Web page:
Football gave me the proper outlet to vent my anger. First it was Pop Warner football, then high school, junior college and eventually I came to Idaho as a twenty-year-old junior college transfer, on a full-ride football scholarship. Whoever I was, was quickly smothered by more than the whiteness of Idaho’s snowfall. Idaho’s whiteness forced me to face my blackness day to day, month to month and year in and year out. The battle between being black and being me, ended when I realized both live permanently within me. I had to make myself understand that I was more than black. I was my Mama’s oldest child, a big brother, a nephew of four black women, and I was a football player. And still deeper down inside of me, Mama had also planted the seed for me to someday realize that I was a child of God.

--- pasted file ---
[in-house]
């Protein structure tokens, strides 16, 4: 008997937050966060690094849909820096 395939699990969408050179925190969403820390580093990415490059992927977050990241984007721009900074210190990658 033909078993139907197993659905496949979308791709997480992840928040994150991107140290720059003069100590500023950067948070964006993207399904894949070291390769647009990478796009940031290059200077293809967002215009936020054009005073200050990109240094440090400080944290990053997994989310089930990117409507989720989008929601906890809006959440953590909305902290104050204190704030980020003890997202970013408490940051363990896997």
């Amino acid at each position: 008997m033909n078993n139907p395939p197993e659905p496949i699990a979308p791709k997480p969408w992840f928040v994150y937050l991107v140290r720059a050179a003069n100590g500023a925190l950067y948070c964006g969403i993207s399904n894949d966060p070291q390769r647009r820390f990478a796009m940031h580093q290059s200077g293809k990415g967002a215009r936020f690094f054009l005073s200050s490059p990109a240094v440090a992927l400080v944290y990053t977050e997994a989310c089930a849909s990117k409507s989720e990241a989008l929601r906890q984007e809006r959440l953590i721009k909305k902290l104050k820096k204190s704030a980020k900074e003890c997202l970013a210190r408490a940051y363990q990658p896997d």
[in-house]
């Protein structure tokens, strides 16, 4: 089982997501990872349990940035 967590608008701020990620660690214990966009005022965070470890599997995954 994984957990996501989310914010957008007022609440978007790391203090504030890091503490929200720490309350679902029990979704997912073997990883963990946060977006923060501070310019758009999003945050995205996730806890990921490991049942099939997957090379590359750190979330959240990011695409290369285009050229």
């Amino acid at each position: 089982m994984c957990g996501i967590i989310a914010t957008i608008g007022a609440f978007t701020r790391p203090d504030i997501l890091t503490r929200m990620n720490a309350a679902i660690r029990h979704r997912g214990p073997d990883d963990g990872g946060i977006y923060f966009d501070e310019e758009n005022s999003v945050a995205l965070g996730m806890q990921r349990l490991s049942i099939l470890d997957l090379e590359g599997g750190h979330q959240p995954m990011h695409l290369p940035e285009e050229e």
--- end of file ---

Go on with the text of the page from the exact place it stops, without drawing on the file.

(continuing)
In my blackness I have learned to understand whiteness, which is unavoidable in America. I have also learned, being angry at the whiteness I was experiencing, took away from me appreciating the totality of my blackness. I came to realize, once I knew and understood my blackness, I could be confident; that I could deal with the whiteness that surrounded me. This led to an untapped strength. Understanding the untapped strength inside of me, helped me to understand what I had to do with my life. I soon realized that blackness wasn’t about talking a certain way. This meant not allowing black stereotypes to define me. I wasn’t going to allow stereotypes to cause me to act the way White people said or imagined I should act. Blackness was and is about a shared understanding of perseverance, history and style. My understanding of my blackness helped me to realize that I wasn’t a stepchild of civilization. I have been here since the beginning and have been a vital force within the family of man. This knowledge gives me the courage to walk into a room of White people and teach them about racism, from a Black man’s perspective. This boldness allows me to not shoot sniper shots from across town or across the country at the very people who needed to hear and listen to my message up-close and personal. My blackness caused me to understand, I can only help White people by being in the same room with them; not hurling insults, coded messages or misunderstandings from behind my computer keyboard.